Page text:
The working electrode surface of the biosensor of the present invention is typically a conducting material such as gold, platinum, or carbon. A preferred surface is carbon.

Biosensors useful in practicing methods of the present invention may optionally include both a cofactor such as NADP or NAD and a mediator. Mediators may be associated with the enzyme through hydrophobic association, ionic interactions or by covalent bonding. Alternatively, mediators or cofactors may also be included within a film used to immobilize selected enzymes near the working electrode surface. It is also possible to coat a mediator on the electrode surface, e.g., an insoluble compound on a surface that will slowly dissolve to provide a relatively low but constant amount of mediator or cofactor.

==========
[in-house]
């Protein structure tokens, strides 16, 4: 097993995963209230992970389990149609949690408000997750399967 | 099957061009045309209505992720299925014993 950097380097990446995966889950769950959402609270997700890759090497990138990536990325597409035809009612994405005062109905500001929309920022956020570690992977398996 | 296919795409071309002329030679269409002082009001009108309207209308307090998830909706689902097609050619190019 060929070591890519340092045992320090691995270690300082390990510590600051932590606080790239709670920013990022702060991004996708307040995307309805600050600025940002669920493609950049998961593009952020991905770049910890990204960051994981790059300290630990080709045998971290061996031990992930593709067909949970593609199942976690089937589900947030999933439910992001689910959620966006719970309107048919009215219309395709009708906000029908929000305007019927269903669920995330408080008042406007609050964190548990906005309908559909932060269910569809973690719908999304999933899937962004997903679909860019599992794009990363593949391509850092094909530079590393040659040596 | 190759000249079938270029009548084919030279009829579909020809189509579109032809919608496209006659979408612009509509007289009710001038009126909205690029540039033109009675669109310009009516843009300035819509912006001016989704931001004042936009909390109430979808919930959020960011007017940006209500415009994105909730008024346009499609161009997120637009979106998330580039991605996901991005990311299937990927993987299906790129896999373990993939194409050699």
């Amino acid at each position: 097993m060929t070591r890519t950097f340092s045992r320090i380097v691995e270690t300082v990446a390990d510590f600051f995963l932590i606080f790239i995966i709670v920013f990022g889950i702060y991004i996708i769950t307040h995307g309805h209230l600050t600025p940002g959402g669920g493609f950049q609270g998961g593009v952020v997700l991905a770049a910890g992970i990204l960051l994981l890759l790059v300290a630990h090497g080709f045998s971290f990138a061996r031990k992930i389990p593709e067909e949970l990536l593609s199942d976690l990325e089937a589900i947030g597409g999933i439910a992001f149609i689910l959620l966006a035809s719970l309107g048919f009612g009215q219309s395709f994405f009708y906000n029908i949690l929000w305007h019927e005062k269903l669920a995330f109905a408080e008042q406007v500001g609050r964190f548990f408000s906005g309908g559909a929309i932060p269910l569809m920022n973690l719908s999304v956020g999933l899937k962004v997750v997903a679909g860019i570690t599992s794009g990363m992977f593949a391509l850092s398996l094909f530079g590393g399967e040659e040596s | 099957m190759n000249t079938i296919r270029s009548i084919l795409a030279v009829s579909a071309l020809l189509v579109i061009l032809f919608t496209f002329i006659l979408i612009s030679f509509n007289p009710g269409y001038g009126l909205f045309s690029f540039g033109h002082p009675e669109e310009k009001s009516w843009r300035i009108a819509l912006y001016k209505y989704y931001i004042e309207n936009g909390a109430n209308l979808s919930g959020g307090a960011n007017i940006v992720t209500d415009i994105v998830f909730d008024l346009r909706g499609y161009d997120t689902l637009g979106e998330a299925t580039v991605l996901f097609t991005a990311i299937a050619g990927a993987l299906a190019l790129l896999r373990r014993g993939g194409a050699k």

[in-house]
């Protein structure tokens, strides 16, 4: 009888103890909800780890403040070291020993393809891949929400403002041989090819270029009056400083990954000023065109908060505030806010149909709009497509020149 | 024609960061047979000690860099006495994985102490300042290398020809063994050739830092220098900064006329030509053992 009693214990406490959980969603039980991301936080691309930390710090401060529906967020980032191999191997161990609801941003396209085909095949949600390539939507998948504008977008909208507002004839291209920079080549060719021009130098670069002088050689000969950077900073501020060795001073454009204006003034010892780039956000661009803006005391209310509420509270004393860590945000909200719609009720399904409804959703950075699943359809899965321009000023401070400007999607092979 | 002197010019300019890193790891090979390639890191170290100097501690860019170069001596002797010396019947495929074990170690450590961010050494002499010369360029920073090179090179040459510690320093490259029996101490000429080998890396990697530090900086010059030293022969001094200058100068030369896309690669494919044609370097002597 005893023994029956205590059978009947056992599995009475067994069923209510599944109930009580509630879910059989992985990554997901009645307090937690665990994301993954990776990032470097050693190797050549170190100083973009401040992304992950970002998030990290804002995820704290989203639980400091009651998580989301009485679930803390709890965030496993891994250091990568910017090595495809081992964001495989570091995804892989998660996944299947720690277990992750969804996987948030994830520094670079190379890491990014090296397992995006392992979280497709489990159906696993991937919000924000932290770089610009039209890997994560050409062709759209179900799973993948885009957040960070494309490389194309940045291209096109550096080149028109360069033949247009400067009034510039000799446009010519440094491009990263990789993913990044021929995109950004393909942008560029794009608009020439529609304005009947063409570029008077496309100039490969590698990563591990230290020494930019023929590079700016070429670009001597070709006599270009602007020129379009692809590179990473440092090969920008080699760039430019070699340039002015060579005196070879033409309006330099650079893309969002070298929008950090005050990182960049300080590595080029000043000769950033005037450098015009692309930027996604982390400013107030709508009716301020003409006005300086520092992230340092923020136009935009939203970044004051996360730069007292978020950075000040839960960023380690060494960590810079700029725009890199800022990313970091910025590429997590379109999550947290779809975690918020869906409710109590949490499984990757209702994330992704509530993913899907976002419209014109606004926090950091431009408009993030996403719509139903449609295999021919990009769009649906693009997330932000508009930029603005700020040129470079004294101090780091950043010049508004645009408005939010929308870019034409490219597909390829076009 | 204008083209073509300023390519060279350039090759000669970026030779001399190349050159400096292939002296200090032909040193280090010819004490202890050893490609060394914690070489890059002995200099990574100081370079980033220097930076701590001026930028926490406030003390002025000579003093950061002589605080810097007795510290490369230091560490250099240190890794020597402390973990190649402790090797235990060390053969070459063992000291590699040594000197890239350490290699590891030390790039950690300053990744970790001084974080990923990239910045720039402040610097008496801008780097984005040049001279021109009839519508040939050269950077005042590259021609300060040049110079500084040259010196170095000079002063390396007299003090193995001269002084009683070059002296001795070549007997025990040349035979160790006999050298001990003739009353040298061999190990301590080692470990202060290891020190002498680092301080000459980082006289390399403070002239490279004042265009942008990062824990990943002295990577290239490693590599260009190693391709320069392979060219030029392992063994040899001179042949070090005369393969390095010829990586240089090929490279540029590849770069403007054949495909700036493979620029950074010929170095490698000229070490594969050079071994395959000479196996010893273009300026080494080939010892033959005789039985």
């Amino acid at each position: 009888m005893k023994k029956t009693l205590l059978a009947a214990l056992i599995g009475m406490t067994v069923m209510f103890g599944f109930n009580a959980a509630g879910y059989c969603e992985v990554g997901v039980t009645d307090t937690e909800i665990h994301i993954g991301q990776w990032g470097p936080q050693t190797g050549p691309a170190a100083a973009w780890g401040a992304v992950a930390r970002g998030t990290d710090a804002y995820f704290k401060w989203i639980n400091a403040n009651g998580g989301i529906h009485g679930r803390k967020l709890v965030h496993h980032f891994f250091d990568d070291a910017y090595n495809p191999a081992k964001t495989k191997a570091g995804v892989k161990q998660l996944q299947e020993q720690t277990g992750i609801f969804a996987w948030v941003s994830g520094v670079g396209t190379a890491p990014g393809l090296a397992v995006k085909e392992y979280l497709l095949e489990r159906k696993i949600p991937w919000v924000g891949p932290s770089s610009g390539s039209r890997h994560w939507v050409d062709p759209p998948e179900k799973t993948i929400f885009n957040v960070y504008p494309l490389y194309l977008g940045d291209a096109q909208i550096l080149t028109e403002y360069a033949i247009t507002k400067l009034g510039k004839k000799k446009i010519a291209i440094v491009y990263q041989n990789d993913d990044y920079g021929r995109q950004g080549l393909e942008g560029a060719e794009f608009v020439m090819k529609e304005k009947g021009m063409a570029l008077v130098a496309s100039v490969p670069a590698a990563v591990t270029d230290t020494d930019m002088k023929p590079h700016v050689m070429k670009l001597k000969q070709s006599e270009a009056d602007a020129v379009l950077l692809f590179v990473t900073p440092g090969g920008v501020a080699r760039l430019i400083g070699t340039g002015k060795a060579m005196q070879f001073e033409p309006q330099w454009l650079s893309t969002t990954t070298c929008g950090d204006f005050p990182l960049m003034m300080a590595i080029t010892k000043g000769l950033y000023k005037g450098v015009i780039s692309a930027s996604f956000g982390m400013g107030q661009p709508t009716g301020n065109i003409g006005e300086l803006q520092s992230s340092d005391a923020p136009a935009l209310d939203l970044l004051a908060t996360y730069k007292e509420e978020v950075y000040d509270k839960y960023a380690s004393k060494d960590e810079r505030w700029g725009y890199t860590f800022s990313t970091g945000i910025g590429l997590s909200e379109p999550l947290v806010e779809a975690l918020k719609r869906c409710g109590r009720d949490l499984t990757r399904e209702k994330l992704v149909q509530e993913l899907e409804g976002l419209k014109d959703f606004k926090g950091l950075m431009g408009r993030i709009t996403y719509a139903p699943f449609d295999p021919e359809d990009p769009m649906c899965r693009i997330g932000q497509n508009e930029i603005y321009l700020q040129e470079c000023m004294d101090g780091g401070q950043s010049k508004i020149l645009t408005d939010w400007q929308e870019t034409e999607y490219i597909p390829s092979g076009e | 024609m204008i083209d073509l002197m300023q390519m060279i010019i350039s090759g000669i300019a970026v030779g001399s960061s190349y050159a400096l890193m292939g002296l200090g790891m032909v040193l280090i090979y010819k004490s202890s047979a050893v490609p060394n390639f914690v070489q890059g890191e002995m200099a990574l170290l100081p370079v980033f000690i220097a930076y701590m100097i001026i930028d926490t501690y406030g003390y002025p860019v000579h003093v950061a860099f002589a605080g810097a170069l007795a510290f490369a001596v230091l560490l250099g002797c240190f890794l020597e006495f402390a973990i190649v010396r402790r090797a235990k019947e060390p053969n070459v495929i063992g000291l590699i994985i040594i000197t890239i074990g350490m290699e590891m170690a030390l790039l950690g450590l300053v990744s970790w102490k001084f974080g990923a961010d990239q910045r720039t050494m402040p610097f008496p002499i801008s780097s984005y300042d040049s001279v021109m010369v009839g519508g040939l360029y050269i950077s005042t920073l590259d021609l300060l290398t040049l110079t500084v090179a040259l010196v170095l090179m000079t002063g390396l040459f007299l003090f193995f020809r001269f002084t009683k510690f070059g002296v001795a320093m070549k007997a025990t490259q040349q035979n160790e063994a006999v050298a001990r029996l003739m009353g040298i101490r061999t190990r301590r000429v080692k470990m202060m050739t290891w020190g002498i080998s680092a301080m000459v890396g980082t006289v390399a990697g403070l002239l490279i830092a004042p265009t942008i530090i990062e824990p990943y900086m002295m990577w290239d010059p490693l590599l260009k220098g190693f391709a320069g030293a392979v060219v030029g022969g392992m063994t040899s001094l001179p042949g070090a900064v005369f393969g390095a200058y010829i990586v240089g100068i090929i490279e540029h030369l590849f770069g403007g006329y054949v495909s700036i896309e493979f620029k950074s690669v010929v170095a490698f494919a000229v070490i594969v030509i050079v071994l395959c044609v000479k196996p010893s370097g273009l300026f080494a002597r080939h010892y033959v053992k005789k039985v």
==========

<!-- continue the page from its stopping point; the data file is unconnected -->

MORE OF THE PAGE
The invention provides novel methods of detecting lead ion in fluids, particularly with regard to the measurement of lead ion in whole blood samples. A sample suspected of containing lead ion is contacted with the working electrode surface of a bioelectrode. An enzyme substrate, preferably isocitrate, is then added to the sample. Alternatively, it is also possible to coat the substrate on the electrode surface. The presence of lead ion causes the current to decrease compared with current generated in the absence of lead ion. The current decrease is inversely related to lead ion concentrations, and may be used to quantitate lead levels well below 10 μg/dL. By adjusting enzyme concentration, pH, temperature, etc., the inventors have shown that enzyme sensitivity may be adjusted to particular ranges. For example, at pH 9.0, isocitrate dehydrogenase activity is completely inhibited between 0 and 5.5 μg/dL lead ion concentration in a linear fashion, while at pH 8.5 the enzyme is inhibited less than 50% at a lead ion concentration of 16.6 μg/dL.